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w PUBUSHEO BY W I L L I A M H. B C B L E I 6 H. mo 17 STATS OTBET. K^BCTOEP. OOM. T E R M S . Two UoLUt* m AJCNOM—ftom wUek Fifty Ceau will Iw dadueled if fwid sthcrijr im adruce. r « o doUan lo Ci9 Subwriben. who isG«i«« tlw mppr t>y the Catriei. SINITIE mpica, FO«B CCMTS. No diffmjioe wii be paid upon F.zcMnfea, Daily •r Weekly. No diseon:inuea Hi. all arrearacee an paid, at thr oo^n of lh»! Publisher. L«ipt» anc C^miinicaliona mim lie ad-to the Pul.li^hrr, It7 Pott Pmtd. Oir.-aiKMnlriita will lie pof niltrd to k|<Mk Iheir ••Ti Hen. nioimi (however wide.y ililTenitf from <«ir*) upun tlirir own rrs|io«iiliilitjr—on these condiliuas, (hat they mit. neither deeenCT, good EngliKh, nor liawl taste, an.l p«c dieir Mune* to the Puliliahrr. This kiat we m|uin fcr our mm aaliafftion—not' W the public. TERMS OF ADVERTISING. A0TKBTISBIICKTS will lie ' isertcd at Iha follow- •gialea: Far oae •qaara, or 20 linea, three weeka, SI 00 " CuatmuaDoe each iiuettion, 20 * T n tinea at half aquare, three weaiw, 63 ** C—tinuance eacu inaeitioii. 10 " Oae anuare • yew, - - 10 00 Oi aqtiara > Tear with pnnleft of u « o A N A N T I - S L A V E E Y NEW SERIES. From the Kational Enu THE CRISIS. BT JOHH O. WHITTIKB. Aenaa the StoDjr Msnntaitu o'er the desert's dranth and^MMl;'— The circle* of onr empire tonch the Western Ooean'e strand; From slumberous Tinqwiiogas to Gila wild and <h»e, Flowing down the Nueva Leon on the California Sea; And from the motintains of the East to Santa Rosa's shore, The Eagles of MezUi shall beat the air no iflore. Oh, Vale of Bio Bravo I let thy simple children weep, Close watch about their holy fire let muds of Pe-cos keep; Let Taos send ito cry across Sierra Madre's pla'nes. And Algodoneo toll its bell amid its com and vines; For lo! the pale land-seekers come with eager eyes or gain. Wide Ksatteringlike the bison herds on green Sala-da's plain. Let Sacramento's herdsmen heed what sound the winds bring down Of footsteps on (he crisping snows fhrni cold Neva-da* crownl Full hot and fast the Saxon rides, with rein of travel slack, And (tending o'er his saddle, leaves the snnrise at his back; By many a lonely river, and goige of fir and pine. On many a wintry hill-top, his nightly camp fires shine. Oh, countrymen and brothers! that land of lake and plain, Of salt wa.-tes alternating with valleys fat with grain. Of mountains white with Winter looking down-ward, cold, serene. On their feet with Spring-vines tanked and lapped with softest green, Throtigfa whoi^ black volcuiic gateways, o'er many a sunny vale. Wind-like, the Arapahoe sweeps the bison's dtistr traU! Great spaces yet, tintraveled, great lakes whose mjrstic shores The Saxon rifle never heard, nor dip of Saxon oars. Great herds that wander all cm watched, wild steeds that none have tamed. Strange fish in unknown streams, and birds the Saxon never named. Deep mines, dark mountain crucibles, where Na-ture's chemic powers Work out the Great Designer^ will—«I1 Uiese ye say are ours! Forever ours! for good or ill—on us the bturden lies; God's balance, watched by angels, is hung across the skies. Shall Justice, Truth and Freedom tam the poised and trembling seal:? Or shall the evil triumph, and robber wrong pre-x- ail? Shall the broad land o'er which our flag in stany splendor waves Forego throng us its fjeedom, and bear the tread of slavest The day is breaking in the East, of which the prophets told, And briglitens up the sky of Time the Christian's Age of Gol<C-Old Might to Right is yelding, batQe blade to clerldy pen, Earth's monarchs are her peoples, and her serfs stand up as men; The isles rejoice together in a day are nations bom. And the slave walks free in Timis, and by Stam-boul's golden hom! bthis. ohconntrymen of mine, a day for u^ to sow The soil of new-gained empire with Slavery's aeeds of woe? To feed with our fresh life4>lood the Old World's cast-ofi' crime, Dropped like some monstrous early bir&, from the tired lap of Time? To run anew the evil race the old lost nations ran. And d 'e like them of tmbelief of God and wrong of of man? Great Heaven! is this our mission^ End in this the prayers and teats, The toil, the strife, the watchings of our younger, better years? StUI as the Old Werid roUs in light, shall ours in shadow turn, A beamleM chaos, cursed of God, through outer darkness bome t Where the far nations looked for light a blackness in the air! Where for words of Hope they listened, the long wail of Despair! The Crisis presses on us; face to &ce with us it stands, With solemn lips of question, like the Sphinx in Egypt's sands! This day we fashion Destiny, onr web of Fate we spin; This day for all hereafter, choose we Holiness or Sin; Even now from starry Gerizim, or Ebal's cloudy crown. We caU the dews irf'blessing, or the bolts of cursing down! By all for which the martyn bore thdr agony and ahame; By aU the warning words of truth with iduch the prophet!) came, By ttie future which awaits tis; by aU the hopes which f»st Their faint and tnmUing beams across the black-ness of the past; Aad in the awAil nuse of Him who for earth'* freedom died; <Mi ye people! oh my brothers! Irt lu chooae the righteous side! Po dian the Northern pioneer go on his way, To WMl Penobwwt'a wtters to Sac Fiadaeo's Bay, To Make t ^ ngnd plaees wtXh. tad sow tli^ veto wttn jgram, And bear with L t t ^ and Uw, flie BiUe in Us The mighty West shall bleas the East, and saa shall aaawera^ GOB. For the Charter Oak. Brooklyn, JvU/ 22d, 1848. Windam County Liberly Associatioa met in this place, agreeable to notice.— Owing to the busy season, there were not as many present as we wished to see.— Yet a goodly number came to th»» meet-ing; enough, at least, to make it one of more than usual interest. Our duties in relation to the coming Presidential elec-tion were discussed, at some length, by most of the members present Some slight diffi»«nces of opinion existed, as to what our duties should be, under certain cir-cumstances ; but all were agreed, that no man can receive our suffrages for Presi-dent of the United Sutes, who is under-stood to be opposed to our ultiuiato pur-poses. The following, are among the Resolu-tions, which were passed by the Associa-tion : Retained, That we hail with emotions of gratitude, the uprising spirit manifest-ed by a large portion of the Whig and Democratic parties, in favor of free soil, and the appearance of certain newspa-pers devoted to freedom, which are ex-horting all men to rally in opposition to the wicked scheme of Southern slave-holders; and we further pledge our hearty co-operation in promulgating this princi-ple, and to use our best exertions to sus-tain those presses which have taken a buid stand against the further extension of slavery. Resolved, That this Association ap-prove of the sending a delegation of Lib-erty men to the State Convention, lo be held at Hartford, August 2nd, and also to the National Mass Convention, to be held at Buffalo, Aug. 9ih. Another important resolution was pre-sented, and after a lengthy discussion was referred to a committee of three, with instructions to correspond with Liberty men in difierent sections, and report at a future meeting, which will l>e called soon after the Buffalo Convention, at which pUce we hope to see the face of every Liberty man in Windham County. H. UAXXOND, Sec'jf. MR HALE—THE NEW MOVEMENT. What is denominated 'The New Move-ment,' is assuming an impo.sing attitude, which threatens to dissolve, to a very considerable extent, the whig and demo-cratic political organizations, into their original elements, and lay the foundations of a new political association, probably temporary in Its duration, having, ibr its prime object, the defeat of the Slave Power, in its attempt to extend slavery into the national territories. It is not our present purpose to argue the propriety of the Liberty partyjuining in such a com-bination, but merely lu announce the fact, that measures, tending to the partial dis-ruption of old parties, and the organiza-tion of a new one, fornyd out of their fragments, are in progress, in all the Free States, and are participated in by leading Democrats and Whigs, and that a Na-tional Convention for the nomination of candidates on the basis of this union, is to be held at Buffalo, on the 9th of August. These facts are notorious, and therefore it is wii« to examine them candidly, dis-cuss them temperately, and look steadily at their probable effects upon the Liberty party and the countr}'. Waiving other aspects of this question, it is obvious,that if the Bu&lo Convention can present a Presidential ticket, for which all the op-ponents of slavery can consistently vote, it is a consummation devoutly to be wish-ed. We believe a candidate for the Pres-idency can be named, who, though he may not meet all the conceivable wishes of every opponent of the slaveholding oligarchy, will come nearer to it than any other person who would be likely to ac-cept the nomination of the Buffalo Con-vention. We allude to John P. Hale; and we will briefly state the grounds of our opinion. It is proposed that the new combination shall be made up of Wilmot Proviso Dem-ocrats— generally called 'Barnburners,' Conscience, or Independent Whigs, and that branch of abolitionists known as Lib-erty men. Here are classes of politicians, each having its marked peculiarities; and though they may all agree on the great issue of 'Free Soil, Free Labor, Free Speech, and Free Men,' (the chosen motto of the new movement) they differ on many other important questions, and have veiy strong prejudices in regard to men. Is Mr. Ible the man upon whom they can consistently and readily unite? First, as to the DemocraU. Mr. Hale was originally a Democrat, and belong-ed to that branch of the party which was specially friendly to Mr. Van Buren, and sympathized with him in his opposition to Texas annexation. After Mr. Hale was nominated for re-election to Congress, by the democratic party of New Hampshire, in 1844, be peiibrmed certain acts in the subsequent cession of 1844-5, in hostility to the measure of annexation. For these, be was proscribed by the leaders of his party, in New Hampshire, and his name stricken from the list of Congressional candidates. The result of the contest which followed, is well known. Mr-Hiile triumphed. Now, these acts for which he was proscribed, were participated in by r B i i i e i P L B i i — P v i t P o i M . ttm Cnrnnm OAK, wsttfl ssnt i i a i Ijr wmti' ih» CiASTn sr n s B s n n ftnA As ipssp « f T f m w f . K is a IVss. Piyr^i'aot' S Amw) ftr. aO Wfcbis hat wkm W wmM av. » stlsifteeiT- b w f f l a l M l i a M M s e f s a i^ lNa»fSr lowiy aid ^ tlwm islo the Ass of aU waoa^ waalBiB ia pntpla M >in|>IHi. sr ia « f i Ml sqwlorw , Tet^lhs^ i* tas As aia. it Witt Ml hate thssis^sK. It bs chisfj i ^ t i d to ths CSMS ^ LtasarT, sfl toaOiac lafc^ailant politieal aeHapafUM Slsw ly.but itwui wMT tha eoOar oTw Paiqr. & wiB i la maka whoh, aot daaoUsh Goveiaaisiit.-t* wieit its seeptia fim Oa hands of oiywaiMi, aol loliraakit. b would aot put a ita^nad to Ckmcb aad Stale, to paafy thai, hut araie Oa ' >9hs whOa a wata tha vanaia thai am A i t m ^ —^ ItiTBSATuas, of a imttf, maaly sort, will haiv v ,|Jaeaheia,withaa that taada tawvd iHMa 'iMNi. Wa shall aeak aot to dhroita Iks •pintafFi*' giess 6am tha saaaa ot Bsaaty but rathar aim to wcdKeanamant toSefim—not fcn»ttiu^ howaas^ IQ use tha Sfcoega when Ufh-haadsd wirksdw shall demand k. FMnag Evaata aad i n d PHaoi-plea, the ti—isat Wawa,aad tha atawil L—a, A a l iml a lecowl ia oar Papar; aad aanytliiv wWak la>asat endaamt, goad will aad aoaaa aapariww aaado.wiB bailliw|iiil,totoritoitwilBpmi toils fiiaads, a hlisaiH t» H—aaitr. Md to oaisalias • HARTFORD, CONN., THURSDAY, AUGUST 3, 1848. Messrs. Rathbun, King, Wood, Wheaton, Grover, and other democratic members from the Sute of New York; and these gentlemen are among the leading ' Barn-burners' of that Slate. From that day. they and their great leader, Silas Wright, were marked for immolation by the Slave Power of the country. They were not openly proscribed, at the time, by the Hunkers of New York, but they were se-cretly branded as 'traitors.' There was no immediate occasion for an open rup-ture in New York, because the Congres-sional eLsctions took place in November, 1844; whereas, in New Hampshire, they occurred in March, 1845. In the former case, the treason to the Slave Power was manifested after the elections; in tfie lat-ter, before. But, in the very next gener-al election in New York, to wit, in Nov. 1846, Silas Wright, and as many of his friends as the dagger of pro-slavery Hun-kerism could reach, were stricken down, because of the treason of 1845. Un-questionably, had there been any oppor-tunity, in 1845,to have proscribed Messrs. Ratbbun, King, and their associates, the same eff<irt to prostrate them would have been made in New York, which was made to trample down Mr. Hale in New Hampshire. It was, therefore, owing simply to the fact that the election in N. York took place before the treasonable acts of Ratbbun and his associates were performed, whilst that of New Hamp-shire occurred after those of Hale, that the open breach, in the Democracy of the latter State occurred tvyo years previous to that in the former. Opposition to the extension of slavery was the moving cause of both. The Concord Convention of 1845, which proscribed John P. llale, split the democratic party of the Granite State. The Syracuse Convention of 1847, which proscribed John Van Buren, split the democratic party of the Empire State. Both produced political revolutions; and the rallying ciy of the rebels ia each was, 'Free Soil, Free Labor, Free Speech and Free Men;' each prostrated the domi-nant pro-slavery party of its State; and,in each, the Whigs made some temporary gains. John P. Hale was the first rebel— the Granite Lion; John Van Buren was the second rebel—the Empire Lion. We never saw two political revolutions more identical in character and consequences, than these. The New Hampshire revo-lutionists did not stop with prostrating the ruling dynasty. They went forward, giv-ing the lead to their principles, and fol-lowing them lo their legitimate results, till ihey reached an advanced position, in the contest for human rights. The New York revolutionists are treading the same path, and with constantly accelerated steps. Their early addresses, resolutions and speeches, were cautious, full of ex-ceptions and apologies. Their later are bold, aggressive, hearty. Indeed, a re-cent speech of John Van Buren, the re-port of which we have seen, as revised by himselC avows that the inevitable ten-dency, and the cherished purpose of the present 'Barnburner' agitation, is not merely the restriction of slavery, but its ultimate overthrow,throughout the Union. Every abolitionist well knew, that if these gentlemen continaed to write, and ta\k, and act, ihey would reach the stage, at an early day. We ask, then, what should prevent the New York Independent De-mocracy, and their friends in other States, from nominating and supporting John P. Hale for the Presidency? It is well un-derstood in New York, that the 'Barn, burners' sympathized with John P. Hale, in the New Hampshire contests of 1845; that some of their Journals openly appro-ved his course; and only forbore to sus-tain him throughout, because they were not prepared to precipitate the crisis which they saw approaching at home.— And we have reason to believe, that many ot their leading men applaud his general course in the Senate, and only hesitate about nominating him, on the score of 'availability.' They think Martin Van Buren a stronger candidate. Secondly, as to the Independent Whigs. The strength of this party lies in New, England, New York »nd Ohio. We feel' the utmost confidence that Mr. Hale is their favorite, among all the candidates that would be likely to accept the Buffalo nom'nation. He has frequently spoken before audiences largely made up of this party, in Maine, New Hampshire, Ver-mont, Massachusetts and Connecticut— and occasionally on their invitation. He has been enthusiastically received by them, and specially complimented in their journals. His Senatorial career has ob. tained their oft-repeated commendation. We have good authority for saying, that the same is true of the Independent Whigs of New York; those who oppose Taylor, on the ground of the Wilmot Proviso, and mean td' act as they speak. The Whig defection in the Empire State is rapid IT spreading, and their first choice is John P. Hale. As to Ohio and the West, he has received many evidences of the warm attachment of the Indepemlent Whigs of that section of the country. And it will be remembered, that the Columbus and Worcester Free Soil Conventions, com-posed mainly of Whigs, adopteil resolu-tions highly eulogistic of the character and services of Mr. Hale. We affirm, then, that John P. Hale would receive a larger number of wh|g votes, than any. man whom the Deini>era(« oeuld as con-sistently support. And We feel confident, that he would, if nominated at Buffalo, obtain more whig a ^ democratic votes than any man who would permit the use of his name. Thirdly, as to the Liberty party. They have already expressed their confidence in Mr. Hale, in an authoritative form. Of course,they would not rush to his support, with any the less alacrity, because anoth-er Buffalo Convention should resolve to give him their confidence and votes. The result at which we arrive, is, that John P. Hale is the candidate most avail-able for the advocates of 'Free Soil, Free Labor, Free Speech, and Free Men,' whether we regard his principles,his pub-lic careeY, or his attractive popularity.— Whether the Buflak> Convention will so think, and therefore, nominate him,we cannot conjecture. If they should, no se-rious embarrassment could result to the Liberty party, in any respect; whilst, should they not, insuperable obstacles will exist, to giving the nominee our sup-port. Should the Buffalo Convention not nominate Mr. Hale, but present candi-dates fully representing the views of its constituents, and give a high tone to its proceedings, it will still be the duty of the Liberty party to stand by Mr. Hale, so long as he occupies his present position.— Having placed him there, it must firmly sustain him, till he ceases to be its nomi-nee. Nothing can be plainer than this.— Of one thing, we are certain: and that is, that Liberty men can make no better dis-position of their time and services, this year, than in attending the Bu%lo Con-vention, and urging the nomination of Mr. Hale.—Emmdpator, LETTER FROM HON. J. M. NILES. [The New York •BambDmers' had a grand demonstration in the Pfirk; on the afternoon of the 18th ult, to respond to the nomination of Martin Van Buren. It was estimated that from fifteen to twenty thousimd^Hirsons were ^ at-tendance, and ths TtiiSnne says, 'it was ^ne of the most respectable and orderly assemblages 'e ever witnessed in New York.' Hon. Ste-phen Allen presided, and addresses were made by Hon. B. F. Butler, Hon. Martin Grover, Mr. Montgomery Blair, of Missouri, (son of F. P. Blair, Esq., editor of the Washington Globe) and others. Letters were read from several distiguished citizens—among them an admirable one from the Hon. Mr. Niles, pub-lished below.—ED. CHARTER OAK.] WAsmNGTON, July 15,1848. GENTLEMEN:—I had the honor to re-ceive some days since, your letter of the 7th inst., inviting me to be present at, and to addresss a meeting to be held on the 18th inst, in the city of New York, for the of ratifying the nominatibn of ;in Van Buren for Uie Presidency, and contributing to the extension of Free Soil and the perpetuation of Free Labor. Concurring fully in the object of your meetipg, and with a high estimate of the eminent qualifications of the distinguished citizen whose nomination is to be consid-ered, did I feel justified in leaving my of-ficial duties here for any similar purpose, it would afford me great pleasure to be present on an occasion of so much inter-est, not only to your State, but to the whole country. The course of pablic affairs, for some years past, has had a tendency to bring a great crisis upon the country, apparently somewhat sectional in its character, but not really so, as it involves a great prin-ciples of personal freedom, in connection with that of Free Soil, the maintenance of which, in its greatest extent, cannot fail of Hdding to the strength, the prosper-ity, and the greatness of the Republic and all its parts. The Slave Power, being an exclusive or monopoly interest, and in n» small de-gree an incongruous and hostile element in our political system, has been steadily gaining strength, until it has greatly dis-organized the origiiud adjustment of pow-er ; and encouraged by success and the yielding and subservient spirit in the Free States, it is now making a bold effort to secure the complete control of this other-wloe free republic. Having been numer-ically the weaker power, it has hitherto at-tained its ends, by superior political tact and management, as it is the very instinct of any exclusive interest to be ever vigil-ant, ever activc in strengthening and for-tifying itself. Like all other weaker powers, as aristocracy or hierarchy, it has accomplished its ends by the unity of its own purposess and by-deriding the strong-er power. Its skill and success in this has a striking example in the annexation of Texas. It was evident that the Slave States could not accomplish this measure by their own strength; and when it was first brought to a test in the form of a treaty, it received very little support from the Free States. It then became evident that the case required the most adroit management, which was exhibited in giv-isg to the measure, not only a national but a party character, and bringing it into the Presidential Election. This accom-plished a double purpose; it disposed of the Northern candidate for the Presiden- I cy, and insured the success of the meas-ure. And, when it was- oonsnmmated, the princif^ agents in it did not hesitate to admit that the original purpose and ob-ject, and which was never lost sight of, was to strengthen and extend the inter-ests of Slavery. This measure, carried though by the co-operation of the De-mocracy of the North, acting from nation-al considerations, or constrained by party obligations, brought into the Confederacy, prospectively, four SUve States, with a territoiy of three hundred thousand square miles. These measures, so skillfully and suc-cessfully accomplished, excited some alarm in the Free States, and two years ago, when the Three Million bill was introdu-ced to aid in the negotiation of peace and the acquisition of t^ritory, a proposition was offered by way of amendment, that the territory which might be acquired, shall be forever free from Slavery. This bill, with the proviso, passed the House of Representatives; and it also passed the second time, at the last session of Con-gress. This onion and determination of the Free States to resist the farther ex-tension of Slavery called forth all the en-ergies of the Slave power to defeat the purpose. The example of Texas was not forgotten, and it was resolved to defeat the proviso, by carrying the question into the election, and making the extension of Slav-ery a political test Accordingly the South assumed that to res'st the extension of Slavery, was an invasion of their consti-tutionad rights, presented not only a unit-ed but a bold front, little short of defiance to all of the Free States. The Legisla-ture of many of the latter had adopted resolutions expressing a decided opinion against the farther extension of Slavery. These proceeding were met not only by counter-resolutions, but by bold and sol-emn enactments by several of- the Slave States, "that under no circumstances would they recognize as binding any enactment by the F^eral Government which has for its object the prohibition of Slavery in any territory to be acquired either by conquest or treaty;" and to give more force to this declaration, and to carry the question into the Presidential election, they also de-clare, in the same form of legislative en-actments, that "we pledge ourselves not to support at the ensuing Presidential election, any man for the Presidency or Vice-Presidency, who is not atowedly op-posed to the principles of the Wilmot Proviso." The same identk»l resolutions were passed by the Legislature of Vir-ginia, South Carolina and Alabama, show-ing a concert of action and purpose. The resolutions of the other Southern States did not assume quite as strong ground. These resolutions of the Legislatures of the States referred to, were folloi^ed up, and the same principles and purposes re-affirmed by the Democratic State Conven-tions in Virginia and Alabama, and in nearly the same language. These enact-ments and proceedings threatened a nulli-fication of an act of Congress, should one be passed restraining Slavery in the ter^ ritories; and they were, to all intents and purposes, a dissolution of both of the pol-itical parties which then existed, by the. separation of the Southern fh>m the North-em division. These declarations were made, and these positions assumed, after nearly all the members of Congress, both Whigs and Democrats, from the Free States had voted for the Proviso, and af-ter ten of those States had adopted, in their Legislatures, resolutions affirming the principles of the Ordinance of 1787. The position assumed by the Democrats of the States named, was equivalent to a declaration, in express terms, that they could no longer act with their Northern brethren, bemuse they differed in regard to the main issue which was to enter into the election. Had the Democracy of the Free States acteu with proper self-res-pect, they would have declined to take any farther measures in relation to a Na-tional Convention; for nothing could be more absurd than for a body of men to assemble together, to nominate a candi-date for the support of all, when they were, in nearly equai numbers, directly opposed to each other, in respect to the principal issue upon which the election of the can-didate was to depend. The Southern division of this party, in declaring that they considered the exten-sion of Slavery more important than all others, and thnt thf^y would support no candidate who differed from them on that question, separated themselves from their political brethren in the Free States, and became a mere sectional party, whose only object was to advance the interests! of Slavery. This is a brief but plain statement of the origin and causes of the existing division in the Democratic party, and from which the difficulties in the Convention at Balti-more, were a necessary consequence. How could it be expected that men could act harmoniously together, who entertained directly opposiste opinions upon the main question which was the subject of their action ? How can two walk together un-less they be agreed ? The Democrats of the North had assert- ^ a principle, but they did not make it a test; they did not declare that they would support no man for the Presidency who did not agree with them on that question. But the Southern divisira of the make a new issue on the extension of Slav-ery, and make it a test issue. What was their object in this, fbr it seems, that they did not really intend to sepi^e them-selves from the p i ^ with which they acted ? The subject cannot be mistaken. It was a repetition of the Texas scheme; it was to carry the question of extension of Slavery into the election, and to coem the Nortliem Democracy to unite with them on this new issue; to nominate a candidate with reference to it, tmd should be be elected, it would, of courw, be claim-ed that the people had decided the ques-tion. It aims to commit the whole De-mocratic party of the Union to the doe-trine of the propagandism of Slavery over thb continent. To accomplish this object, the agents of the Slave power, have resorted to brow-beating, denunciation, ridicule and every species of annoyance to coerce the Demo-crats of the North to seek repose in the relinquishment of their opinions. And as to the Government here being in the hands of the Slave power, its whole in-fluence has been brought to bear on this question which has pr^uced a state of in-tolerance, disgracefbl in a free country. Of tl\,e five hundred officials here, the greater portion have been the avowed ad-vocates of slavery propagandism, and the residue, if entertaining different opinimis have been discreet enough to suppress them. In the face of thes* facts, a charge is made against the Nonh, and more partic-ularly against the Democracy of New York oi a design to organize a sectional party, on a single principle, that of oppo-sition to the extension of Slavery. The resistance of a desire to commit the whole Democratic party of the Union, to the in-terest and purposes of the Slave power, is characterized as a base attempt to en-croach upon the rights of the Slave States. For the North to persist in the opposition to the farther extension of Slavery, is deemed a veiy alarming state of things, and dangerous to the Union. But for the South tO( mite in support of Slavery and for its extension over this continent is very proper. One is a sectional party, the other is a National one; the union of the people of the North in support of Lib-erty, will endanger the Union, but the unity of the South for the support and ex-tension of Slavery, tends to strengthen and uphold our free institutions. I f a crisis shall be brought upon the country, it will be from the pretensions and designs of the Slave Power which seems at last to have alarmed the Free States, and to have called forth a deter-mined spirit of resistance. Nor is this spirit confined to the Free Statcs,4ls vast numbers at the South do not favor the farther extension of S l a v ^. It is fortunate for the country that at such a crisis a man could be found so pre-eminent for ability, so distinguished for a union of elevated qualities—experience, sagacity, firmness, moderation and purity of character, as Mr .Van Buren, on whom all can unite who are honestly opposed to the Grovemment of this great republic being converted into ^n instrument to ad-vance the interests of Slavery. There are few individuals who have had better opportunities to estimate the char-acter of this eminent citizens than myself, associated with him, as I have been for many years, in different departments of the Government. Circumstances may be adverse to his success. But called, as he is, from his retirement, by the spmitaneous action of the people, at a time of agitation and alarm', when old organizations are breaking up from a decay or abandonment of their principles, his election, could, m my judgment, hardly fail of removing dis-quietude, of restoring confidence to the public councils, and of giving a safe and wise direction to the domestic and foreign policy of the government. am, very respectfully, yours, JOHN M. NILES. Messrs. John Cocheran, Eugene Casserly, Committee, &c. CASS AND TAYLOR COMPROMISE. As might have been expected after the harmonious sacrifice of free principles, which distinguished the Philadelphia and Baltimore Conventions, an infkmous coun-terpart has been hatched in the Senate at Washington. Week before last, John M. Clayton, a Taylor Whig from Delaware, rose in his place and moved to stop the debate on the Oregon bi 1, and appoint a tcompromise committee," to whom should be referred the whole question of organ-izing territorial governments in Oregon, New Mexico and California. This mo-tion |iassed, whereupon the following Sen ators were chosen by ballot to constitute said committee: Free Staie T«yh>r Whigs, Free State Cass Hunkersi Phelps of Vt Clarke of R.I. Bright of Ind. Diekinnao *, N. Y. C l a ^ n o f D eL Unoerwood, Ky. Atchison ot Mo. J.C. Calboun,&C. Slave StateTaylor Whigs, Slave Sute Cats Honker, Independent Taylorite, It needed no prophet to foretell the char-acter of the "compromise" for which s a committee would stand godfather, only two of them who ever made VOL. III. NO. 31. smallest pretence to anti-slavery, are Phelps and ClaAe. Bright and ttekin-lonarethe mnst if ihe Wilmot Proviso to be ibimd wuhtry, either Nmlk or Accordingly, last week, l l r . Clayton re-ported a long bill, in behalf of the com-mittee, (Mr. Clarke and Mr. Underwood only dissenting) to organize territorial gov-ernments in Oregon, California and New Mexico. There are featured to this bill which are a disgrace to the age and coun-try in which we live. It provides f«r a Governor and local Legisbrture for Ore-, gnn only : subjecting California and New Mexico, in fact, to the control of the Pres-ident. Section 6 relating to Oregon and the legislative power of the territory, says: "And be it further enacted, that the Legis-lative power ofthe territory shall extend to aU rightful subjtds of legislation amsislent with the Conditutim of the Uniled States and the provisions of this act; but no law shaltbe passed interfering with the primary disposal of the soil; no tax shall be imposed upon the proMfty of the United States; nor shall th^ lands or other property of non-residents be taxed higher than the lands or other property of residents. AU the laws paxKd 6y the Legidatiw Assentb^ shall be mbmitud to the Congress of the UniUd States, and if dm^ proved hy them shaU be null and void." Such is the legislative power of Ore-gon. Now we will give that of California and New Mexico. It is the same in both cases, so that publishing one of them will suffice: "1 And be it further enacted, that the lea* islative power of said territory shall, unSl Congress shall otherwise provide, be vested m the Governor, Secretary, and Judges of the Sur mreme Court, who» or a majority of them, shall have power to pm any law for the adminis-tration ofjustice in said territory, which shall not be repugnant to this act, or inconsistent with the laws and Constitution ofthe United States. Bat no law shall be passed inter-fering with the prima^ dispoeal of the soU, respecting an establishment of religion, or respecting slavery; and no tax shall be imposed upon the property of the United States, nor shall the lands, or other property of non-rasi-dents be taxed higher than the lan^ or other property of residents. All the taws shall be submitted to the Conaresa ofthe United Stotes, and if disapproved stall be null and void" In California and New Mexico, it will be seen, that the people have no power whatever. The entire Legislative power it appointed by the President, who, being a slaveholder, will of couree select a Leg-islature which shall see tbkt slavery comes to no harm. In the words of the New York Globe: "The people of California and New Mexi-co are not even to have a delegate in Con-gress. They are taxed by American tariff laws, made by Congress, but are to have no representative to make known to Congress their views. Who but a slaveholder could ^ to New Mexico or California, should this bill become a law? It virtually excludes every freeman from selecting a home in those vast and fertile regions. Oregon may have its delegate on the floor ofthe House of Repre-sentatives at Washington, but our people who dare to go to the territories acquirer! from Mexico; the very men, perhapn, who fought the battles of Palo Alto, Resaca de la Palma, Monterey, Vera Crnz, Cerro Gordo, and in and about the city of Mexico, and who have their bounty land warrants located in the ter-ritory acouired by tue treaty of peace, can never nettle on their landis and enjoy the rights of frzemen so long as this bill shall be in force. The entire legislative power of these territo-ries would be divested of all amenability to the people for whom it ma4,e laws. Is this what is called leaving the question of slavery to the people of the territories ? It will be seen that the people have nothing to do with it They can make no law, nor repeal none that are made. They are doves them^ selves, and cannot olyect to the introductum tf negro daveryP Let this bill become a law. and from that moment the Slaveholders have gained every point for which they have been contending. They go there, as Calhoun and the advocates of slavery contend they have a right to do, "with their property," slaves. What then? That slaveholding Legislature, appointed by Mr. slavehold-ing President Polk, will, of course, de-clare slavery the law of the land. What more? The slaves held there, if they know their rights, and their masters will permit counsel lo assert them, may appeal to the Supreme Court of the United States^ a majority of whose judges are also slave-holders ! and nearly all the others dough-faces. Can it be that any sincere oppo-nent of slavery extension can favor so in-famous a "compromise?" And yet, such a bill is reported, with the sanction rfa Senator from Vermont I a man too, who talks for freedom. If we mistake not the spirit of the Green Mountain boys, they will talk to him in a voice not to be mis-understood. That this infamous, bastard "compro-mise," which is intended to abolish fVee-dom snd establish slavery, will pass the Senate, there can be but little doubt. How it may fare in the House, it is, perhapi, too early to predict with certain^. If it does pass, the friends of freedom hava a plain path before them. The ciy «f BEPBAL, which has already, ia antieipar tion of such an outrage, been nused by the Democracy of New Yorit, must he mag from one end of the Union to the otfier. War, uncompromising and nnrdcntiiig war, must be declared against daverji however and whenever odsdng. If dU Constitution cnnet proCeet fl«e temtefy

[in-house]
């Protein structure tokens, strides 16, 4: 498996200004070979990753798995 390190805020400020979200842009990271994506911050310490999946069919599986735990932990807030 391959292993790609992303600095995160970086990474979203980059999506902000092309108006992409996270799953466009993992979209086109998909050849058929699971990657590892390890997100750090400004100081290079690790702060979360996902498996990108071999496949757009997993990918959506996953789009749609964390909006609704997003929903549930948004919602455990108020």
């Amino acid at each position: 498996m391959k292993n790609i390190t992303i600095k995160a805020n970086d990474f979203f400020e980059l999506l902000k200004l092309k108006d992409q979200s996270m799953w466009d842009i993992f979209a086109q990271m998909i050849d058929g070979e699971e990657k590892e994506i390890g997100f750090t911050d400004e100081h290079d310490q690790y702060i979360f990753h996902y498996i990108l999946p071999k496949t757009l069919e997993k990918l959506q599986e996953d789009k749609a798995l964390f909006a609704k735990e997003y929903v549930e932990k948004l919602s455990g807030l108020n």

|Title||Charter Oak, 1848-08-03|
|Uniform Title||Charter oak (Hartford, Conn. : 1846)|
|Subject||Slavery -- United States -- Newspapers; Antislavery movements -- United States -- Newspapers; Hartford (Conn.) -- Newspapers|
|Description||Frequency: Weekly; Publication dates: New ser., vol. 1, no. 1 (Jan. 8, 1846)-v. 3, no. 52 (Dec. 28, 1848)|
|Collection||Newspapers of Connecticut|
|Source - Location||Connecticut State Library microfilm, AN104.H3 C63|
|Relation||Continues: Christian freeman (Hartford, Conn.) (DLC)sn 84025778 (OCoLC)10657256; Continues: Republican (Hartford, Conn.) (DLC)sn 84025785 (OCoLC)10703015|
|Relation-Is Part Of||Series title: Anti-Slavery newspapers|
|Publisher||Hartford [Conn.] : William H. Burleigh,|
|Rights||Digital Image © Connecticut State Library. All rights reserved. Images may be used for personal research or non-profit educational uses without prior permission. For permission to publish or exhibit, see Reproduction and Publication of State Library Collections, http://www.cslib.org/repropub.htm|